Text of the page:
I saw something the other day that made me wonder whether we will survive as a nation. It was this:
The Census Bureau reports that the United States supports 89,004 separate governmental entities.
That number includes everything from state governments to school boards to the vast federal bureaucracies and the armed forces. It includes the courts and the law enforcement agencies such as local police forces. It includes transportation agencies, colleges and universities. It includes the armed services, hundreds of health departments — mental health and physical health both.
It includes hundreds of taxing agencies, hundreds of policing agencies.
Each of those governments has its own reason for being due to other governmental entities, such as legislatures, fashioning rules and regulations which have to be written, then enforced, then financed.
The financing is a nightmare for other governmental agencies which administer pensions, make payrolls and hire and fire independent contractors.
About 21 million people work in government in various capacities, from menial tasks to administration.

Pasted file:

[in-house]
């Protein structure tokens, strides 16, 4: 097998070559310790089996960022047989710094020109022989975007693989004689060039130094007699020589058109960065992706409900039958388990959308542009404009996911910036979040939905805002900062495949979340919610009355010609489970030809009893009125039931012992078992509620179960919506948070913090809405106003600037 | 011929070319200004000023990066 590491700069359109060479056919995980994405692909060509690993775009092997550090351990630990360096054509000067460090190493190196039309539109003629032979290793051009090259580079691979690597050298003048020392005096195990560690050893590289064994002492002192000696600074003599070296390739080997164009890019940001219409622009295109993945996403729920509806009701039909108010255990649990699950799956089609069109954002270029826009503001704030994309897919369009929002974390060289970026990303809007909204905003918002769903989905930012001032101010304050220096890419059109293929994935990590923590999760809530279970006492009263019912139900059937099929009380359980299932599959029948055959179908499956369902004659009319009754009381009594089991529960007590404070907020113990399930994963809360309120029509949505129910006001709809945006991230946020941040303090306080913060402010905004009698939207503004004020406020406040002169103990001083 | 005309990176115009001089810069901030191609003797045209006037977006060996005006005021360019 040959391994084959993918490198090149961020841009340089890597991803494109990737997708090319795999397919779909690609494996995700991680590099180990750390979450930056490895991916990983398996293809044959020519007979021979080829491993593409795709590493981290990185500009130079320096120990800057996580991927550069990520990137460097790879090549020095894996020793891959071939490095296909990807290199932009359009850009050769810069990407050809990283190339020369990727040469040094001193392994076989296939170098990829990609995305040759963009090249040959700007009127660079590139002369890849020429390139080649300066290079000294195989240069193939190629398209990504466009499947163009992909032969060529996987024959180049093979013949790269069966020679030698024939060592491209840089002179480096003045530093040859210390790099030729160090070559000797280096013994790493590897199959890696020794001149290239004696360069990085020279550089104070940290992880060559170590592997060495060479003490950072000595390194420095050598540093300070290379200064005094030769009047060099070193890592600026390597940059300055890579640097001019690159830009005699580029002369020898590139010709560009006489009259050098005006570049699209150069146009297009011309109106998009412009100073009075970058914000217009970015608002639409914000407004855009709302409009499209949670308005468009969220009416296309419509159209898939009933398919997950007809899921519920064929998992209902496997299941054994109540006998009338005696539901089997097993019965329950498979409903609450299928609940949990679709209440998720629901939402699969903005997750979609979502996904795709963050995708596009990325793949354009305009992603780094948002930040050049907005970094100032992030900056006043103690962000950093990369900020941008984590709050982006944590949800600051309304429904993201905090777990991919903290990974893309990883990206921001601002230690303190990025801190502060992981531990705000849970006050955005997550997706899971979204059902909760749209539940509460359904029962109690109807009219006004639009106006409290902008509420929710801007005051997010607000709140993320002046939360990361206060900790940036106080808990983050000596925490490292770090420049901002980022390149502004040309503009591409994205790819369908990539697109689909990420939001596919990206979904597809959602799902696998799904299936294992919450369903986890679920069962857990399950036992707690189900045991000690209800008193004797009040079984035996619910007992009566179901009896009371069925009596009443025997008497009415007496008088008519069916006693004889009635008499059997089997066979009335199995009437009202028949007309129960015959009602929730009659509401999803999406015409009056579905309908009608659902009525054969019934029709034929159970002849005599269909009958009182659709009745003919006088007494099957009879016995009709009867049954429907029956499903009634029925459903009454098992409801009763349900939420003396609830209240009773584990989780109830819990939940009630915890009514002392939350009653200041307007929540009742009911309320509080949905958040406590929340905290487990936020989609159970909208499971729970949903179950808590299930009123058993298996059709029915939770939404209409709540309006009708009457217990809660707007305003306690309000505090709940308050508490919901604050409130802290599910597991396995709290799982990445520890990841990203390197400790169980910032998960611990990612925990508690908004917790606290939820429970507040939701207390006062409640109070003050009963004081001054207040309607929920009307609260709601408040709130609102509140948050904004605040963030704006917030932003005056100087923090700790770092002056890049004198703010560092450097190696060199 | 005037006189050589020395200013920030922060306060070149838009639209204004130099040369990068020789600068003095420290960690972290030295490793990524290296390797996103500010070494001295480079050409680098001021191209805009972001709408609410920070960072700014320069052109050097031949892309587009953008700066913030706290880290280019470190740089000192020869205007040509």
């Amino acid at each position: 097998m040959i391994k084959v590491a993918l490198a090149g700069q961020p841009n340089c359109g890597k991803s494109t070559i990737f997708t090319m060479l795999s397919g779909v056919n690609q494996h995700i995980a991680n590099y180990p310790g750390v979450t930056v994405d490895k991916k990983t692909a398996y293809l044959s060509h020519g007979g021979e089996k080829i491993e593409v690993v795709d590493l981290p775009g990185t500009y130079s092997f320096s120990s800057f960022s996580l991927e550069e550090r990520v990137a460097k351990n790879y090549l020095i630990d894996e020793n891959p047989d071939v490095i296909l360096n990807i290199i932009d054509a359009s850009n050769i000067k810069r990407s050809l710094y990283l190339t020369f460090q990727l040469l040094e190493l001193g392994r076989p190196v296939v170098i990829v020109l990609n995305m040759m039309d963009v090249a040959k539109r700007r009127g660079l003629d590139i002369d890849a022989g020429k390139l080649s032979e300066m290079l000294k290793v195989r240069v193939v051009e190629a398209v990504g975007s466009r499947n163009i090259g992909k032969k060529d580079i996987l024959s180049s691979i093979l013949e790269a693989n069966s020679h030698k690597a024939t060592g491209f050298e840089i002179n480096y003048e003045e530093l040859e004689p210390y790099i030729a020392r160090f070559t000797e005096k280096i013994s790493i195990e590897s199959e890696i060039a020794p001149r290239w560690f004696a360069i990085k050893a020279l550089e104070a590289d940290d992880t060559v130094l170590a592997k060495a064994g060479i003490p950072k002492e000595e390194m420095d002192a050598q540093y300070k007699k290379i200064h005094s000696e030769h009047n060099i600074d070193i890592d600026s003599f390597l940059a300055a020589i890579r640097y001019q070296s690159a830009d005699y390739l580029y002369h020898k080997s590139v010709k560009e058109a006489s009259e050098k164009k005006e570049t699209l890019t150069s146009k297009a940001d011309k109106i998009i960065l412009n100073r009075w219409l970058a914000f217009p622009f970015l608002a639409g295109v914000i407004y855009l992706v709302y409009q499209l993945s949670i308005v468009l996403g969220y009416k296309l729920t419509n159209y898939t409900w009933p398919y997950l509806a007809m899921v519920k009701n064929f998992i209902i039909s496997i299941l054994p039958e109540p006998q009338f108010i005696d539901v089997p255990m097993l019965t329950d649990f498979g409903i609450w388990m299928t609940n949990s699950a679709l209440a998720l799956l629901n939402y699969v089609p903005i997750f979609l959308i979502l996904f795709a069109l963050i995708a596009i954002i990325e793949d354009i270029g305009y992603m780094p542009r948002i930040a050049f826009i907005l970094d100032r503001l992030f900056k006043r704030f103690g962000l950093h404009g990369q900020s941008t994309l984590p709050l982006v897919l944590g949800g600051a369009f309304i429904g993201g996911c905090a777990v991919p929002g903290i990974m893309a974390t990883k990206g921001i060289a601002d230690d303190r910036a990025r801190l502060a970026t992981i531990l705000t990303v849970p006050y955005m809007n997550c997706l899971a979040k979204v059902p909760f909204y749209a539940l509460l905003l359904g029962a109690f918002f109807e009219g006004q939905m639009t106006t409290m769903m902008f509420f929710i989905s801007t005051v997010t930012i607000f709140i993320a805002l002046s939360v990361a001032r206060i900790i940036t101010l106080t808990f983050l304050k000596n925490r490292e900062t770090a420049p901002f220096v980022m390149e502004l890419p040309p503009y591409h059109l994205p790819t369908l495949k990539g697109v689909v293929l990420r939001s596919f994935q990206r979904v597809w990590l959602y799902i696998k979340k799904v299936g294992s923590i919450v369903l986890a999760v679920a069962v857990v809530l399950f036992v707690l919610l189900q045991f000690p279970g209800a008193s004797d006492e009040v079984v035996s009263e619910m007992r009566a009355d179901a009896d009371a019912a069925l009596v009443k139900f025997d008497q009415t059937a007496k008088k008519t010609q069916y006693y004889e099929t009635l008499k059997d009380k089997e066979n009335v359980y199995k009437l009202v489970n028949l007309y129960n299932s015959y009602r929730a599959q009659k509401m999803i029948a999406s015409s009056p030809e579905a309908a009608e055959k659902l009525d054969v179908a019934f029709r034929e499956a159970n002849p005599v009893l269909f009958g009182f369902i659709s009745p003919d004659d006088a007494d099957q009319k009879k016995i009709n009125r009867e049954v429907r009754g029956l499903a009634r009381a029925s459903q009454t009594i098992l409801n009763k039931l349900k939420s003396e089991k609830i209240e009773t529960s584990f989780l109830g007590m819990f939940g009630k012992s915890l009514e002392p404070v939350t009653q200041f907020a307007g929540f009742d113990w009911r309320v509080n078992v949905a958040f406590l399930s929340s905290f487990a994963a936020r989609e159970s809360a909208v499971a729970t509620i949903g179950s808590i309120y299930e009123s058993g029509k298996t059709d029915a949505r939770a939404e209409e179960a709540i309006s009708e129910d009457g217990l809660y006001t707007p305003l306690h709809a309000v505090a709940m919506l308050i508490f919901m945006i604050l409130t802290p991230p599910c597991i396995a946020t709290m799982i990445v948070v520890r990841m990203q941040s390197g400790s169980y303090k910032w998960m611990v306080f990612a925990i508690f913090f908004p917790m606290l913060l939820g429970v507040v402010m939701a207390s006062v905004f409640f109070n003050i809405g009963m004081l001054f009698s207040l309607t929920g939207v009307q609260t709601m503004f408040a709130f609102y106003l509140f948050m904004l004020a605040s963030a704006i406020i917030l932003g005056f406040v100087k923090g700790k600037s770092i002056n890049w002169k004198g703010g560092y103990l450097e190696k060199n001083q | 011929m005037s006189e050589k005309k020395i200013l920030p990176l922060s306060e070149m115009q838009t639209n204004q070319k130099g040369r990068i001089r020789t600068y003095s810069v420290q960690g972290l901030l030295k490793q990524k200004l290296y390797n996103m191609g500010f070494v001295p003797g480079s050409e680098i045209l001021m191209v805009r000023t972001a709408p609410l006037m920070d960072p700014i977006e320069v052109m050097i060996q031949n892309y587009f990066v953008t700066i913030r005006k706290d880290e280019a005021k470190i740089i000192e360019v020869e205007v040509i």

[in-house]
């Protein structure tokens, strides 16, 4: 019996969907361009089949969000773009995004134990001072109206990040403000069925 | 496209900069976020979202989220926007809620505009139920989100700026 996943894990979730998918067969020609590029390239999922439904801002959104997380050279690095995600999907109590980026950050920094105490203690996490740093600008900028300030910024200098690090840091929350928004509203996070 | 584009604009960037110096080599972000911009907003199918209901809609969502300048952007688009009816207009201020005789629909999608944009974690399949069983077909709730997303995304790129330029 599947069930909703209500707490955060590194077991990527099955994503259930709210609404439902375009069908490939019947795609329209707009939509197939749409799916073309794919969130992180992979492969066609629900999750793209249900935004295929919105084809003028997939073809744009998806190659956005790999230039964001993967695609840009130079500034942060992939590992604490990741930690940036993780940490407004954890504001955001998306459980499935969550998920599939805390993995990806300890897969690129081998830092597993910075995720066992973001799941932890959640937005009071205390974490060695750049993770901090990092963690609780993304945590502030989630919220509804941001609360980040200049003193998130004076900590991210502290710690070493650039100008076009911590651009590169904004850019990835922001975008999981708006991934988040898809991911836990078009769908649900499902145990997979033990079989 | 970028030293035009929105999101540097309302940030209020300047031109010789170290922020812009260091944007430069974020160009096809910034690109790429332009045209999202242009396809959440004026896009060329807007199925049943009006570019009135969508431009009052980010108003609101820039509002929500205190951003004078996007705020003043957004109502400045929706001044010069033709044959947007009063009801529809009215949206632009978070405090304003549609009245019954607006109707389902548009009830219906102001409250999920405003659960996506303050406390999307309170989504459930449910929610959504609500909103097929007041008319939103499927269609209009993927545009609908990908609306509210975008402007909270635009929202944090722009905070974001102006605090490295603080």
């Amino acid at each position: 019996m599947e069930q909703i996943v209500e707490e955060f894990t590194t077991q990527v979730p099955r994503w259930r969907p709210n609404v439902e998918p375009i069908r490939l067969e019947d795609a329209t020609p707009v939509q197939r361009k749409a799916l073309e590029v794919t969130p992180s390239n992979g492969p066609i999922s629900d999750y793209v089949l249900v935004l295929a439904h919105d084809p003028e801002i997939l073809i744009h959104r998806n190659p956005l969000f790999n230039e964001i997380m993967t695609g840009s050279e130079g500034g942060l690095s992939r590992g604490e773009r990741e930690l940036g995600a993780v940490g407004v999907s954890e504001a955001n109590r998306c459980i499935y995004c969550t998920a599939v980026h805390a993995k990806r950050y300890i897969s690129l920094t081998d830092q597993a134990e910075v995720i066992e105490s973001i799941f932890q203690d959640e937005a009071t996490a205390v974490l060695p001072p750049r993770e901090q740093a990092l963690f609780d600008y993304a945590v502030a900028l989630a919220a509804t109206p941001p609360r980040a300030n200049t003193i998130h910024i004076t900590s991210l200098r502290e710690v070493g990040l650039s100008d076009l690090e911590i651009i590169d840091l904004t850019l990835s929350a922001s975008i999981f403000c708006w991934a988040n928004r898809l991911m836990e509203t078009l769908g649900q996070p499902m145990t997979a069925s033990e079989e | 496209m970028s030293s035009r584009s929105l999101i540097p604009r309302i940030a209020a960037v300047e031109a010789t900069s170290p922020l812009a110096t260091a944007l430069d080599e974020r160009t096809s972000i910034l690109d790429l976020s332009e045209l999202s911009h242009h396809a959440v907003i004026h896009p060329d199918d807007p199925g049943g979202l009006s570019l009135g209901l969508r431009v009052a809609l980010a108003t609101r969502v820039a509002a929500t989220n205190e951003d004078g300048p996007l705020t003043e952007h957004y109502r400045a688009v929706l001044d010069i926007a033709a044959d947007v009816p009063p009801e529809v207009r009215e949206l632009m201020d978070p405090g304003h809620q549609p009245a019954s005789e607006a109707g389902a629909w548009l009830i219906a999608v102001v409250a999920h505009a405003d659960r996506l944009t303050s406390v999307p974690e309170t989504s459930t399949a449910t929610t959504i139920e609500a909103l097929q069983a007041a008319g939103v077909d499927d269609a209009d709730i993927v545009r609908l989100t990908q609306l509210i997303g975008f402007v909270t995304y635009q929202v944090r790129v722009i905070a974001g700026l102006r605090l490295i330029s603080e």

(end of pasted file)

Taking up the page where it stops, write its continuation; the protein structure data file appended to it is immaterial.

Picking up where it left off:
The governmental payroll comes to about one worker for each 14 Americans.
Not everyone who works in government likes it, even though government wages and benefits are some of the best the United States has to offer.
A study by The Evergreen State College found that people who worked for Washington State Government entities gave as the biggest reason for returning to college was so they could get out of government.
The most sought-after government jobs were in law enforcement and fire-fighting.
The highest-paid government jobs seem to be in coaching football and basketball.
The initial question, though — whether we can survive as a nation and still support all these governments, large and small — still stands.
I knew a fellow who used to say that we need to make government work for us, not the other way around. I think he has a point.